Jul 172011
 

When the Copa America was due to start at the beginning of July, I checked out the TV coverage. South American teams are always a joy to watch, playing a brand of football where the emphasis is on skill.

The schedules of ESPN and Fox Soccer Channel quickly revealed that they were passing on this competition. My last hope was the Spanish channel Gol-TV but it too offered no coverage. It looked as if I was destined to miss out.

On Saturday night, I saw The Guardian’s report on the Uruguay versus Argentina match and learned that Uruguay had won 5-4 on penalties to reach the semi-final stage of the competition.

I was both pleased an annoyed. Pleased that my favourite team of the last World Cup, Uruguay, had won through; annoyed that I had missed the opportunity to see the likes of Forlan, Suarez and, of course, the best football player in the world, Lionel Messi of Argentina.

I did a Google search, typing in “Copa America on TV USA”. The search threw up an entry on by bleacherreport.com, entitled Copa America 2011 TV Schedule: What and When to Watch. Perfect.

I discovered much to my chagrin that the entire competition had been televised live on the Latino Univision channel. I do not speak Spanish but when the likes of Argentina, Uruguay and Brazil are playing I can put up with the Spanish commentary..

The schedule revealed that Brazil were taking on Paraguay this afternoon, with Chile versus Venezula kicking off in the early evening.

Brazil create an unexplainable ambiguity in me. I am the first to admit they are one of the best footballing sides in the world but they are perhaps too good and machine-like, tending to sweep opponents aside with ease.

For that reason, I did not tune in when Brazil’s match kicked off at 3:00 pm. But 30 minutes later, growing tired of sorting through images taken yesterday, I decided to sample Univision’s coverage.

I joined the match with the score at 0-0.

With Paraguay playing in red and white stripes, as a Stoke City supporter I find myself drawn to supporting them. And the similarity between Paraguay and Stoke City extends beyond red & white stripes. Paraguay play like Stoke City. They have an organized defence, closing men down quickly, and hitting long balls to lone striker Valdez. Right back Veron with his shaven head even reminded me of Stoke’s full-back Andy Wilkinson.

Paraguay defended brilliantly and when Brazil did penetrate the wall of red and white shirts, they found goalkeeper Justo Villar in unbeatable form.

In the hour of the game I saw, he pulled off five brilliant saves to keep his side in the game. On the one occasion when he was beaten, a teammate headed off the line.

The scoreline remained at 0-0 until full-time. Thanks to Villar’s heroic display. In cricket, one can describe a captain’s innings, alas football has no equivalent phrase but captain Villar certainly led from the back.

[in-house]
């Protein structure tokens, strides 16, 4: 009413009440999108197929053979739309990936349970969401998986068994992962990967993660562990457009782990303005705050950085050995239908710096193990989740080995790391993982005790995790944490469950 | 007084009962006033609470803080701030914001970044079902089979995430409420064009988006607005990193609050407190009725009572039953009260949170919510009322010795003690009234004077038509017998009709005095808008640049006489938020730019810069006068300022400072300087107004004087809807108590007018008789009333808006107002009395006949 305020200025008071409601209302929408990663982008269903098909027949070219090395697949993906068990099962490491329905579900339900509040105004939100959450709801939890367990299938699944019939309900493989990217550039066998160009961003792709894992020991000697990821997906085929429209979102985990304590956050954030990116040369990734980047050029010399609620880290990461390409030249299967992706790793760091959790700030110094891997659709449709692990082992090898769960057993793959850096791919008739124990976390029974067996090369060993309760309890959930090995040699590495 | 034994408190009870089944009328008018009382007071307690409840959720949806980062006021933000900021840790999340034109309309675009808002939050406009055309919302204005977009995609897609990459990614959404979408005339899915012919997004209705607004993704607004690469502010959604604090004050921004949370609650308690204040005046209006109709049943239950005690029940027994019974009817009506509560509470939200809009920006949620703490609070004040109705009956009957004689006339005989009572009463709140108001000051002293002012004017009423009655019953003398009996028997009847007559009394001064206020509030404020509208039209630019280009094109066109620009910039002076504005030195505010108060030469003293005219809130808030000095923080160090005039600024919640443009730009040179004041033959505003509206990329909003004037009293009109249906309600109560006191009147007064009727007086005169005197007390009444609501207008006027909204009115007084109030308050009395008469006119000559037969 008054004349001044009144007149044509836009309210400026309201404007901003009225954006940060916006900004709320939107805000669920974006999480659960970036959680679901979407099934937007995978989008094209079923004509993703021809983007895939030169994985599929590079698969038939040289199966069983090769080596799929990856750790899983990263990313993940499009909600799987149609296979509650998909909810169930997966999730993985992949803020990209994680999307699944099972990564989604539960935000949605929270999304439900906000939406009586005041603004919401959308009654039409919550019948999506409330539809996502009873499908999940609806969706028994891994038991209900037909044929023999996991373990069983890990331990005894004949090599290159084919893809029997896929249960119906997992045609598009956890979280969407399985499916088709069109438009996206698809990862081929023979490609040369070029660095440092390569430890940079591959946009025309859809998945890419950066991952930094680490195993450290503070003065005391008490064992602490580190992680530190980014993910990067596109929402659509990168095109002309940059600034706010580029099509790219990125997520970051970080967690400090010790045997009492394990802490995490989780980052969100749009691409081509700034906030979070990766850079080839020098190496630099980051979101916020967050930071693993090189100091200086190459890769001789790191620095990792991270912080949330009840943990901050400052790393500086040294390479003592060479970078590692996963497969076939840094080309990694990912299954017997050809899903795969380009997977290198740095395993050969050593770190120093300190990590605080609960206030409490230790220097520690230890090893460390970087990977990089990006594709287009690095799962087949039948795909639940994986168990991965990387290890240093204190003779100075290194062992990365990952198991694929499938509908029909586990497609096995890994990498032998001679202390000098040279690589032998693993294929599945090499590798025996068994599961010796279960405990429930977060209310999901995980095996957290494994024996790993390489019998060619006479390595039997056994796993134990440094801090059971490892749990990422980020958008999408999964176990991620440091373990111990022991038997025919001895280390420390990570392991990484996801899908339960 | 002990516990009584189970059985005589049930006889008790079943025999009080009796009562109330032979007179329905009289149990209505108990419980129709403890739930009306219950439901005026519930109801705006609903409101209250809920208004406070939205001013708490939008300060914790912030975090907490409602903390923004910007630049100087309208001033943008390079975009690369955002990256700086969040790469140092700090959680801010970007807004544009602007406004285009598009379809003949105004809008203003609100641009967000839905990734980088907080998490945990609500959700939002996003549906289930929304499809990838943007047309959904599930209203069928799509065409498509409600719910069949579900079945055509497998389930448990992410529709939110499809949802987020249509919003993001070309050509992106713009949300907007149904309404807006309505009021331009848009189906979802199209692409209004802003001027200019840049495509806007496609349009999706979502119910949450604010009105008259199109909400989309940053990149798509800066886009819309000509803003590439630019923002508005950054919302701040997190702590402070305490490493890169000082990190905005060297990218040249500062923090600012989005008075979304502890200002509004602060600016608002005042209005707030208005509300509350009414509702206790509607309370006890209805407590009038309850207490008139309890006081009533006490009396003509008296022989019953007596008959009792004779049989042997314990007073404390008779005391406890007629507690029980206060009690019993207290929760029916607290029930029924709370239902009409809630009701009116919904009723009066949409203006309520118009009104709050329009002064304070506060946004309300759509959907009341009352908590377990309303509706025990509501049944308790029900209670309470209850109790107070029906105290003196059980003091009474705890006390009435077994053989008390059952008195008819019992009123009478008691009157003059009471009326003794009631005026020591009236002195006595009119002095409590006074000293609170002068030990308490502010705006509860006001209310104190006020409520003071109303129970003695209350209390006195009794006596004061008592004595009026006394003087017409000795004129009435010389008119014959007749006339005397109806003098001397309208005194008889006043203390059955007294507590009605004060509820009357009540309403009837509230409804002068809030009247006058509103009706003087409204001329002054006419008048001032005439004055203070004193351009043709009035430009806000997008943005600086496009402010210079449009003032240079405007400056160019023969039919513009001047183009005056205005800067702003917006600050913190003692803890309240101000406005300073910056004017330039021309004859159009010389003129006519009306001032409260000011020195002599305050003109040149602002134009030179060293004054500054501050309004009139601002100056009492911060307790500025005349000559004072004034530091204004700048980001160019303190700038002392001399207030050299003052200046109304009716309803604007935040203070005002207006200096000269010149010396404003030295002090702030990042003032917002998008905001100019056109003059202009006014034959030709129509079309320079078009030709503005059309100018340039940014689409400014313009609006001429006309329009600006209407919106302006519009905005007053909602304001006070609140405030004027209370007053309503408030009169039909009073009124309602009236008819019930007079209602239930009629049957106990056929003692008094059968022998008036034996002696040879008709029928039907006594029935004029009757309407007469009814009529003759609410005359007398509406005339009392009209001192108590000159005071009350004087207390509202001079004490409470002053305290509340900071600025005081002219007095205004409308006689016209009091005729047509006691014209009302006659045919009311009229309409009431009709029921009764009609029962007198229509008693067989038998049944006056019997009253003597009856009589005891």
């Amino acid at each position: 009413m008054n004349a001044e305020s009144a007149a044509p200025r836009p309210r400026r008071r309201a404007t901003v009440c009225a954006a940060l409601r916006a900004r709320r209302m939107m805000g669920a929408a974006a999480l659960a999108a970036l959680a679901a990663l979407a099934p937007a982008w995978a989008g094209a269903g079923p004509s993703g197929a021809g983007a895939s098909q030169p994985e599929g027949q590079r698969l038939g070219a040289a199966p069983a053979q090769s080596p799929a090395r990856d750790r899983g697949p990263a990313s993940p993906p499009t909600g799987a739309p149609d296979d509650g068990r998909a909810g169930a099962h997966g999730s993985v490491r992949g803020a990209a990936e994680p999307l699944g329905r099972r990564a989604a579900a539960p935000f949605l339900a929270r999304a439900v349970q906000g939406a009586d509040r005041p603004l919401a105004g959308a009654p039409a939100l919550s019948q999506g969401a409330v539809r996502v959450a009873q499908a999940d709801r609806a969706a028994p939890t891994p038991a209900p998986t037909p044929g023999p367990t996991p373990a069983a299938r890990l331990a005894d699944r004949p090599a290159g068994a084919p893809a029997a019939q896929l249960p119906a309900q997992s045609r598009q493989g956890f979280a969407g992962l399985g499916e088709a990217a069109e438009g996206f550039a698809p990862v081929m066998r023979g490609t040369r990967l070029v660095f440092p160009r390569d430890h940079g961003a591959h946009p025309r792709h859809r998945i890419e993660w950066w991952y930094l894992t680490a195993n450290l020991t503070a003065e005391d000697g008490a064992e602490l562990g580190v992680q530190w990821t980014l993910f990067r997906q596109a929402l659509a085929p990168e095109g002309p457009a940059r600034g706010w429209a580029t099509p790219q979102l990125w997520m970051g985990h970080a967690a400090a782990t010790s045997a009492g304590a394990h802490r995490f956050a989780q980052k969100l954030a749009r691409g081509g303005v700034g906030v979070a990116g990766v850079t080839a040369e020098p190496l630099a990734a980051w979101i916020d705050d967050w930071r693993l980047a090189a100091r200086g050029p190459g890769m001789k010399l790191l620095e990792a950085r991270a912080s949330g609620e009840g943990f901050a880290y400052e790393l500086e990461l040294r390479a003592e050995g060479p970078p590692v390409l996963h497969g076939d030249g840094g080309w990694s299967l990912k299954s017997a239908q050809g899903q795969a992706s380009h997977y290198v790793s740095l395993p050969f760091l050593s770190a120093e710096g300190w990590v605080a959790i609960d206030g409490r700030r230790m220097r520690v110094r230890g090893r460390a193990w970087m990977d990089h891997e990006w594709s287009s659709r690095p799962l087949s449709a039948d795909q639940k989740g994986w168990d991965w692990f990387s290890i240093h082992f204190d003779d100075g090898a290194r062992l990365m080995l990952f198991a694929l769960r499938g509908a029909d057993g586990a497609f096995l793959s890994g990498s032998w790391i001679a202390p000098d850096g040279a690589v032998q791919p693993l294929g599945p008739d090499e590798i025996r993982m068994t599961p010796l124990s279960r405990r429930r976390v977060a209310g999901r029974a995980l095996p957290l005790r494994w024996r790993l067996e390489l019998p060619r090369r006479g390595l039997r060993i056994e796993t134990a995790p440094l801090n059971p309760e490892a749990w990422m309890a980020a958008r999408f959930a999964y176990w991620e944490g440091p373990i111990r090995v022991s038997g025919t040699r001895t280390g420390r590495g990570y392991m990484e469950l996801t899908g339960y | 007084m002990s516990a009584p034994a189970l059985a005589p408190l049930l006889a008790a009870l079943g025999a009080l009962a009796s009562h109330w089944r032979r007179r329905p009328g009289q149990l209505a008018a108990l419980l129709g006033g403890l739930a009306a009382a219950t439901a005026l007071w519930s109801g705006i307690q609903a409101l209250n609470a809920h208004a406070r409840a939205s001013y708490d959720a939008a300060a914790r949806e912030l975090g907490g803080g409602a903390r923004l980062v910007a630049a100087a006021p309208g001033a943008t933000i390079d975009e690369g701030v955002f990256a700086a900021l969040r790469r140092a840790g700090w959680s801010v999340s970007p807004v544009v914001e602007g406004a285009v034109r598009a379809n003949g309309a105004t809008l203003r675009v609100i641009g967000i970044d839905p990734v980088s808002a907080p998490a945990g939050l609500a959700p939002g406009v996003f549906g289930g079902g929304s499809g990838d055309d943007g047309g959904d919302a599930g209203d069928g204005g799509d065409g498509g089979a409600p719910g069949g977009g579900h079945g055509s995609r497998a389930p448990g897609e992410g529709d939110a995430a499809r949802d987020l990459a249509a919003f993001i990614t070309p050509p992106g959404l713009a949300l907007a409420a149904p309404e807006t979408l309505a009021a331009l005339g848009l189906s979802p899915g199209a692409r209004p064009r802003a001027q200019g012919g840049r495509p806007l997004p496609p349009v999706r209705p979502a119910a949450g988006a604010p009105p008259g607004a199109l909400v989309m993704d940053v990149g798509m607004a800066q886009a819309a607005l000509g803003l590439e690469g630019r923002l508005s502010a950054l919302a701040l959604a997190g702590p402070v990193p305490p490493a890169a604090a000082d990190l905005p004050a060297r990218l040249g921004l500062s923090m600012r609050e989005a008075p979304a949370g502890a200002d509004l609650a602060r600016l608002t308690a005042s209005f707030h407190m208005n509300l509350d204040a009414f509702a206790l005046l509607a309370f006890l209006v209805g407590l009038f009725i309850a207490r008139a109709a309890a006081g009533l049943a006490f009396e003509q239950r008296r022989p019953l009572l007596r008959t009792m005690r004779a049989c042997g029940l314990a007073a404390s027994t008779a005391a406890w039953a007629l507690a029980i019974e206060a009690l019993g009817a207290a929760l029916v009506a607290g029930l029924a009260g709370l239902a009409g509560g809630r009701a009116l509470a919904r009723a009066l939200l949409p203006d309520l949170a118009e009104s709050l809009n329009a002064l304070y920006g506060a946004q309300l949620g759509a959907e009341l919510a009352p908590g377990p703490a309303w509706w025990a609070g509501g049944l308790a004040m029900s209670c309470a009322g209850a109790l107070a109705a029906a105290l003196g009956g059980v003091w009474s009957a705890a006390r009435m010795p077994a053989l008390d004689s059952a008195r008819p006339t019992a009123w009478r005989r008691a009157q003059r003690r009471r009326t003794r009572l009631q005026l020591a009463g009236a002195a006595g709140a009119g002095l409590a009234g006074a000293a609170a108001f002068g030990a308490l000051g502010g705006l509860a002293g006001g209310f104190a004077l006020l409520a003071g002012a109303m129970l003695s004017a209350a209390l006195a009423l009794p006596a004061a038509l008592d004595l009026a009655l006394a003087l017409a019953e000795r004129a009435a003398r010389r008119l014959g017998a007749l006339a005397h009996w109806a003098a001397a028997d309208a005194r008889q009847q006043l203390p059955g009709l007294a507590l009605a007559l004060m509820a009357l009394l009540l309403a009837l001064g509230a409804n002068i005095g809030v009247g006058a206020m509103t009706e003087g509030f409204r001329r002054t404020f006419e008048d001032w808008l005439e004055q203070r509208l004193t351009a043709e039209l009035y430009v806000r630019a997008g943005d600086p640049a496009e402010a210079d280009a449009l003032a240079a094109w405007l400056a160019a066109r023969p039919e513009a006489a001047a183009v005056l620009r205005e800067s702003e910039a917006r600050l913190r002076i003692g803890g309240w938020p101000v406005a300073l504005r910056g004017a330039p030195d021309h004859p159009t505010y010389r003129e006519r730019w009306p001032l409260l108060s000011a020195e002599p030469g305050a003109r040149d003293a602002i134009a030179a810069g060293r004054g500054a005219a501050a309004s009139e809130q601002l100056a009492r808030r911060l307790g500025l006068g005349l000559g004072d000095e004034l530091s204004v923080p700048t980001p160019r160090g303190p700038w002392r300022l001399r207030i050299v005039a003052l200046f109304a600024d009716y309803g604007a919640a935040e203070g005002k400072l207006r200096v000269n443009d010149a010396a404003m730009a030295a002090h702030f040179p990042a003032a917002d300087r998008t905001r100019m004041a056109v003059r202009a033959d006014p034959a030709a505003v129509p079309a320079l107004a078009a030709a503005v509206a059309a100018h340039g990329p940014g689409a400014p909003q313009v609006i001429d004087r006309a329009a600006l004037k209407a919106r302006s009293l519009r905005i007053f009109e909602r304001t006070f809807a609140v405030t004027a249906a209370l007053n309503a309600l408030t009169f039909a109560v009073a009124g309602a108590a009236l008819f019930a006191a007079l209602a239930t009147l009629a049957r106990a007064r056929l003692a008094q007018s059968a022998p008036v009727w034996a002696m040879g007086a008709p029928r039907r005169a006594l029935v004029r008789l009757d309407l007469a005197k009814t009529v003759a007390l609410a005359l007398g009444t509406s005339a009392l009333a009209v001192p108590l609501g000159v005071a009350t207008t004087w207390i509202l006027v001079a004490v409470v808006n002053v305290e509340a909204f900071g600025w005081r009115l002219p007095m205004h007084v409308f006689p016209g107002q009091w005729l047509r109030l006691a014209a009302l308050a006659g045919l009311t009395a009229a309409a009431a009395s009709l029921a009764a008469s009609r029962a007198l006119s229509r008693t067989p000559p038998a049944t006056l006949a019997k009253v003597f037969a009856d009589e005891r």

In extra-time, the game boiled over and Brazil’s Leiva and Parguay’s Alcaraz were sent off – the former for an over-the ball challenge; the latter for wading in with his fists to exact justice on behalf of the injured party.

The period of extra-time ended 0-0, although Valdez did have the opportunity to snatch victory in the closing minutes but he opted to volley a shot rather than bring the ball under control and pick his spot.

But more drama was to follow in the penalty shoot-out. Brazil, usually the masters of every footballing skill, were suddenly reduced to mere novices. First, Elano took a kick that had the trajectory of a field goal in the NFL.

Barretto stepped up to take Paraguay’s first spot-kick and the chance to pile the pressure on Brazil. He put his shot wide of the left-hand post.

Then Villar reproduced his unbeatable form of the previous 120 minutes, diving to his left to beat out Thiago Silva’s spot-kick.

Paraguay’s Estigarribia powerful shot gave his country the lead.

Brazil’s Santos had the chance to restore parity but blazed his shot high over the bar and then turned away and pointed at the penalty spot and an imaginary divot.

Riveros blasted into the roof of the net to give Paraguay a two goal advantage.

When the hapless Fred fired wide of the post for Brazil, it was game over. Copa America champions were out of the 2011 tournament in the most dismal of circumstances – four penalties taken and four penalties missed.

After the game, Paraguay’s jubilant captain Villar paid tribute to his team’s fighting spirit.

“It is difficult to analyse,” he said. “Brazil were much better and we had to defend ourselves.

“We had almost no opportunities to score, but we fought a lot. Order and focus were the keys of the game.”

The last sentence was straight out of an interview by Stoke City manager Tony Pulis.

For Villar’s sake, I am glad Paraguay won. I am also glad that I found the live coverage on Univision. It was a cracking match, entertaining throughout and with a dramatic finale.

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